Austrian daredevil succeeds in space jump (LIVE webcast)
The 43-year-old floated down to Earth on a red and white parachute canopy, which he had opened after reaching speeds of more than 700 miles per hour in freefall.
Mission control erupted in cheers as Baumgartner made a near-perfect jump from a capsule hoisted aloft by a giant helium-filled balloon to an altitude of around 128,000 feet.
"Sometimes you have (go) up really high to (realize) how small you are," Baumgartner said shortly before he jumped, watched in live footage beamed around the world.
He had taken more than two hours to get up to the jump altitude. Baumgartner had already broken one record, before he even leapt: the previous highest altitude for a manned balloon flight was 113,740 feet, set in 1961.
The Austrian had been due to jump from 120,000 feet, but the balloon went higher than expected, to more than 24 miles (39 kilometers).
The Red Bull Stratos mission was the second attempt for the skydiver after an initial bid last week was aborted at the last minute due to winds.
The biggest risk Baumgartner faced was spinning out of control, which could exert G forces and make him lose consciousness. A controlled dive from the capsule was essential, putting him in a head-down position to increase speed.
More gruesomely, the skydiver's blood could have boiled if there were the slightest tear or crack in his pressurized spacesuit-like outfit, due to instant depressurization at the extreme altitude.
Temperatures of 90 degrees below zero Fahrenheit (minus 68 Celsius) could also have had unpredictable consequences if his suit somehow failed.
The leap went off flawlessly though there was a minor problem as the capsule ascended: a heater failed on Baumgartner's helmet faceplate, meaning it was becoming fogged up when he exhaled.
After considering the options they decided to go ahead with the jump.
Baumgartner's 100-strong backup team includes retired US Air Force colonel Joe Kittinger, who had held one of the records he was trying to break: the highest freefall jump, which he made from 102,800 feet (31,333 meters) in 1960.
"Let the guardian angel take care of you," Kittinger told Baumgartner shortly before he leapt into the void.
The giant balloon—which holds 30 million cubic feet of helium—is needed to carry the Red Bull Stratos capsule, which weighs nearly 1.3 tons, to the stratosphere.
It is made of near transparent polyethylene strips even thinner than a dry cleaner bag, which are heat-sealed together. Very thin material is necessary to save weight.
The Austrian has been training for five years for the jump. He holds several previous records, notably with spectacular base jumps from the Petronas Towers in Kuala Lumpur and the Christ the Redeemer statue in Rio de Janeiro, Brazil.
Speaking before the launch, Baumgartner said he would be proud to be the first person to break the speed of sound in freefall.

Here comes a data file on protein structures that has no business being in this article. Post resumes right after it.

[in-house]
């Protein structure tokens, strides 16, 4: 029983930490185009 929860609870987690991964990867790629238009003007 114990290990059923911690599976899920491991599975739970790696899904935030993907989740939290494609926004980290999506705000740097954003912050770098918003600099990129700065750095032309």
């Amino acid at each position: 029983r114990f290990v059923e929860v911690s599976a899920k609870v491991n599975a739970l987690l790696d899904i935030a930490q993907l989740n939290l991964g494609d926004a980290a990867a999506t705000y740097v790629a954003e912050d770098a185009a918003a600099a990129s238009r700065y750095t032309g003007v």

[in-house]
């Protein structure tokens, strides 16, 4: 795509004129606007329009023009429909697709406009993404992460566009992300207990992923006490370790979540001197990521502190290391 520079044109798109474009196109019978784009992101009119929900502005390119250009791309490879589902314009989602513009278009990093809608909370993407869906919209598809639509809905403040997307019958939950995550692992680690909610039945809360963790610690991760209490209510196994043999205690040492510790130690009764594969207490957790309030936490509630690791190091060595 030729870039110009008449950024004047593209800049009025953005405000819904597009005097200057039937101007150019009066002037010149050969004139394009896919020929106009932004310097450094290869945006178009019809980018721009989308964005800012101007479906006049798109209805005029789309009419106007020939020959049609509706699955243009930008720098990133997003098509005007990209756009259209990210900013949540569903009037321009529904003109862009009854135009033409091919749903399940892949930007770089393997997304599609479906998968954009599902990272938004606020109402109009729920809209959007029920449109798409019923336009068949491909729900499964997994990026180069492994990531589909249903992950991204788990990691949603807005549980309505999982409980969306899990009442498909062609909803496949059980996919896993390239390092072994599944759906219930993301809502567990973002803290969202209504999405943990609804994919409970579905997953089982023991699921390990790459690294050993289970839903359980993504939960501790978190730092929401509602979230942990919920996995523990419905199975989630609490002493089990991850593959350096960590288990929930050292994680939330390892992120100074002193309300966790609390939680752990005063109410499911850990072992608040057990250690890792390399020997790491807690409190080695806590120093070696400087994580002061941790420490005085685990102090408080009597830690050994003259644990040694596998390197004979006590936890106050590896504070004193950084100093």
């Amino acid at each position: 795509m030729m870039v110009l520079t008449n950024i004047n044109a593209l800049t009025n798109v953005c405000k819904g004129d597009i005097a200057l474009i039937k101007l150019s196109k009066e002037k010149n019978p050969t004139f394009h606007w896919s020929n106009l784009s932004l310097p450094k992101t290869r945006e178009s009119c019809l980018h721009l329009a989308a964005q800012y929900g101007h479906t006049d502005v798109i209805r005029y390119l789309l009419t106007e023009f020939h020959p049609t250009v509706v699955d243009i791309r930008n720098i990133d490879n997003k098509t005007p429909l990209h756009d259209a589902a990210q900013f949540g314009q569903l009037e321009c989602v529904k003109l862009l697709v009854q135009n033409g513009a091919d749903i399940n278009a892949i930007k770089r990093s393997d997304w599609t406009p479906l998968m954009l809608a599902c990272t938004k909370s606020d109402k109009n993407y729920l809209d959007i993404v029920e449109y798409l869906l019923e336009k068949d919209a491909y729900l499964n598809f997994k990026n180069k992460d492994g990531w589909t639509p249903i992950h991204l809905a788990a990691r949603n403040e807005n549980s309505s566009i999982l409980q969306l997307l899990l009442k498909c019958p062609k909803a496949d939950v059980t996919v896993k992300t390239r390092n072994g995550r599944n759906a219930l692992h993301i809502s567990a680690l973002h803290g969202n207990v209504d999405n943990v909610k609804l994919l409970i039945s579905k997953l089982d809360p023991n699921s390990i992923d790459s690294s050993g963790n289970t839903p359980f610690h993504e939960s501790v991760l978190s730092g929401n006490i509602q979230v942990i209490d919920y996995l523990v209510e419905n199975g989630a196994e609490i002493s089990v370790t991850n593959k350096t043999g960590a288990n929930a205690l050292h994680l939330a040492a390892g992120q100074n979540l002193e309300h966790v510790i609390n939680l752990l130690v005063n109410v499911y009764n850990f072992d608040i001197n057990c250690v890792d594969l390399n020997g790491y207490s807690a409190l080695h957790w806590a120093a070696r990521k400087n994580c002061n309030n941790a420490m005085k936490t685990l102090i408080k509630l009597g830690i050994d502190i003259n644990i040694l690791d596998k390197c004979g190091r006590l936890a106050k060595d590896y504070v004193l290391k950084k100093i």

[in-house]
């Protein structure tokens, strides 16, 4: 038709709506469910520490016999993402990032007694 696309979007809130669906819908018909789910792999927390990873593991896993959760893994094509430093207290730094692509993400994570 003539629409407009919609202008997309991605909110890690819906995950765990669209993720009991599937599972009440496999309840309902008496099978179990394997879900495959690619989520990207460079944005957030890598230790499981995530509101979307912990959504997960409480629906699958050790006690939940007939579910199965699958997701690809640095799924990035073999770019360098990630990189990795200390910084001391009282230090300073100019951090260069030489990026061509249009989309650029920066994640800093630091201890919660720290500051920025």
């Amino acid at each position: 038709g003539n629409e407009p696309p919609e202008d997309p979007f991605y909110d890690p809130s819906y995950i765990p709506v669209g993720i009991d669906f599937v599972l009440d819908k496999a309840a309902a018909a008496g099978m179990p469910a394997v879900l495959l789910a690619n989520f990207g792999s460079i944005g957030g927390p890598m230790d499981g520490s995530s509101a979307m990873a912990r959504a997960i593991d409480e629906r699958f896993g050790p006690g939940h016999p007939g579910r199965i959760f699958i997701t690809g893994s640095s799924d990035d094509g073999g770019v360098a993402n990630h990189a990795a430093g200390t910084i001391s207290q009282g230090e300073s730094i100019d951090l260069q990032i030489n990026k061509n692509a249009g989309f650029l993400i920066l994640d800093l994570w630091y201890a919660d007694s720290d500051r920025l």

"But really, I know that part of this entire experience will help make the next pressure suit safer for space tourists and aviators," the jumper pointed out.
Sunday's launch coincided with the 65th anniversary of American pilot Chuck Yeager breaking the speed of sound.
THIS IS AN UPDATE TO THE PREVIOUS STORY BELOW.
Austrian daredevil Felix Baumgartner lifted off from the New Mexico desert on Sunday in his second attempt to make a record-breaking jump from the edge of space.
Baumgartner was to be transported up to 23 miles (37 kilometers) above the Earth by an enormous balloon, before launching himself into the void, aiming to become the first human to break the sound barrier in freefall.
The capsule rose into the clear blue sky, with organizers holding their breath for the first few thousand feet of ascent, as Baumgartner, 43, would not have had enough time to escape had there been a problem.
But some 10 minutes into flight the balloon—whose progress was streamed live by cameras on the ground and around the capsule itself—was rising at around 1,200 feet per minute, according to mission control.
The Red Bull Stratos mission launch was the second effort by the 43-year-old skydiver, following an initial bid last week that was aborted at the last minute due to winds.
It is made of near transparent polyethylene strips about the same thickness as a dry cleaner bag, which are heat-sealed together. Very thin material is necessary to save weight.
The biggest risk Baumgartner faces is spinning out of control, which could exert G forces and make him lose consciousness. A controlled dive from the capsule is essential, putting him in a head-down position to increase speed.
More worrying is the prospect that the skydiver's blood could boil if there were the slightest tear or crack in his pressurized spacesuit-like outfit, due to instant depressurization at extreme altitude.
Temperatures of 90 degrees below zero Fahrenheit (minus 68 Celsius) could also have unpredictable consequences if his suit somehow fails.
(c) 2012 AFP